Positive Quote For Today

"The only way that we can live, is if we grow. The only way that we can grow is if we change. The only way that we can change is if we learn. The only way we can learn is if we are exposed. And the only way that we can become exposed is if we throw ourselves out into the open. Do it. Throw yourself."— C. JoyBell C.

Helping Little Girls

With permission, I have extracted this picture-quote from a Facebook page called The Power of Giving. All rights reserved worldwide.

If there is anything I am sensitive to these days, it is being taken advantage of by others. I just don't like it when people make me do things I shouldn't be doing. Worse still, I hate it when someone asks me to do for free something I should be charging a stipend for doing. My goal nowadays is to be useful, not used; to be motivated, not manipulated.

About two years ago while I was taking a walk in the evening in my hometown of Kiserian, an elderly man stopped me and asked me to help him cross a busy road. Seeing how his body was stooped due to his advanced years, I sympathized with him and slowly led him across the road.

Shortly afterwards, I regretted having helped the elderly man cross the road because I thought he was probably paying the price of being alone after mistreating his wife, and now he was taking advantage of me by asking me to do something his children should have been doing. I resolved that the next time a person requested me to cross a road, I'd either decline or charge a stipend for my service.

My resolution was tested about two weeks ago when a small girl sidled up to me as I was walking in Kiserian. At first, I thought the girl wanted to beg for some money from me. But when I paused to listen to her, she cajoled me to assist her cross the road. The tenderness with which she spoke to me melted my heart so much that I yielded to her request.

I held the girl's hand and guided her across the road. And after we were safely on the other side of the road, she uttered a sincere "thank-you" and then dashed off to wherever she was headed. Unlike the evening two years ago when I helped an elderly man cross the road and regretted it, this time I felt elated for guiding the little girl across the same busy road. A voice in my heart, which I believe is the voice of God, told me I had done the right thing. I walked home a happy man.

Then last Wednesday, a beautiful girl in school uniform stopped me as I was heading home from my evening walk in Kiserian. She was carrying on her back a baby that I assumed was her younger sibling. When I paused to hear what she had to say, she humbly implored me to help her cross the road. (What's with people asking me to help them cross the road?)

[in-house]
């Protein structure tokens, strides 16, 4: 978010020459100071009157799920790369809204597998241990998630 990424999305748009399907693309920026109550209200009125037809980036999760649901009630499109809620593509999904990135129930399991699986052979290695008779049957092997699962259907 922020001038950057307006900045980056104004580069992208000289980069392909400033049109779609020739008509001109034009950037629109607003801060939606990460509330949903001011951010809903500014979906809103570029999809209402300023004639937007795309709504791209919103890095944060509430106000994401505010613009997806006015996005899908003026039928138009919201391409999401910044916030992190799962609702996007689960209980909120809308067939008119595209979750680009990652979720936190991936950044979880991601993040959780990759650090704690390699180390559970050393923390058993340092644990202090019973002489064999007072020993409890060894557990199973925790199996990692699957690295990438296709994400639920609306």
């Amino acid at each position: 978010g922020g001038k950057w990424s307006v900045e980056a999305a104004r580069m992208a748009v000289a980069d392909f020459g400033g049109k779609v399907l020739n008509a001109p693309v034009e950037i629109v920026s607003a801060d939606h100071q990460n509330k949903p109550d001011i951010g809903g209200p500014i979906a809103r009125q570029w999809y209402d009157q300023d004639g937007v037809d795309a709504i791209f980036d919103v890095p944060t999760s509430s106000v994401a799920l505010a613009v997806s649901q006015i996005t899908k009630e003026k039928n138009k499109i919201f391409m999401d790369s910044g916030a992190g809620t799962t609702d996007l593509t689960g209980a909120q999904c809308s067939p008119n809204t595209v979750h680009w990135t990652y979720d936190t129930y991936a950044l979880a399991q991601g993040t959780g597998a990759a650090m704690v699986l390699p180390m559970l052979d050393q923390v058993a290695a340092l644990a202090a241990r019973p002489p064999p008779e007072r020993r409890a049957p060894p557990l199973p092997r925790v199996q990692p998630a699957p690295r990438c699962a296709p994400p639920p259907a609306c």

Afraid that the beautiful girl could be taking advantage of me, I inquired from her whether she was in the company of adults who were walking beside her. After she reassured me that she was alone, I held her hand and guided her across the busy road. The girl, despite her physical beauty, wasn't bright enough to thank me for my help. But I felt useful, not used, and proud that she had seen in me a confident man she could rely on.

As I walked home feeling pleased with myself for assisting the beautiful girl cross the road, my mind flashed back to the times in my childhood years when I was also helped by complete strangers. I recalled, in the mothballs of my memory, a man in my neighbourhood who used to help me carry a heavy jerrycan of milk that Mum gave me to deliver to a certain food cafe in Kiserian in the morning.

That man used to do me a world of good by helping me carry the jerrycan of milk that was too heavy for my small body. On several mornings before setting out for Kiserian to deliver the milk, I would silently wish to meet him on the way. And whenever I met him, he would unfailingly take the jerrycan of milk into his own hands without me asking him to do so.

I remembered, too, a policeman who on two different afternoons in the mid-90s stopped some men and instructed them to help me carry a heavy load that Mum had given me to take home from her grocery shop in Kiserian. (Oh Mum and the heavy loads she forced me to carry!) While helping me carry the loads, the men would engage me in a conversation. One of them told me to tell Mum not to give me such heavy loads again.

Because those complete strangers assisted me to carry milk and heavy loads when I was too young to remember faces, I will never get to know who they were. And when memories of their kind gestures came flooding back in my mind last Wednesday, I thought I had paid forward for their services by helping the two little girls I met in Kiserian in the past two weeks. Honestly, didn't I do a wonderful thing by helping the girls cross the busy roads in Kiserian?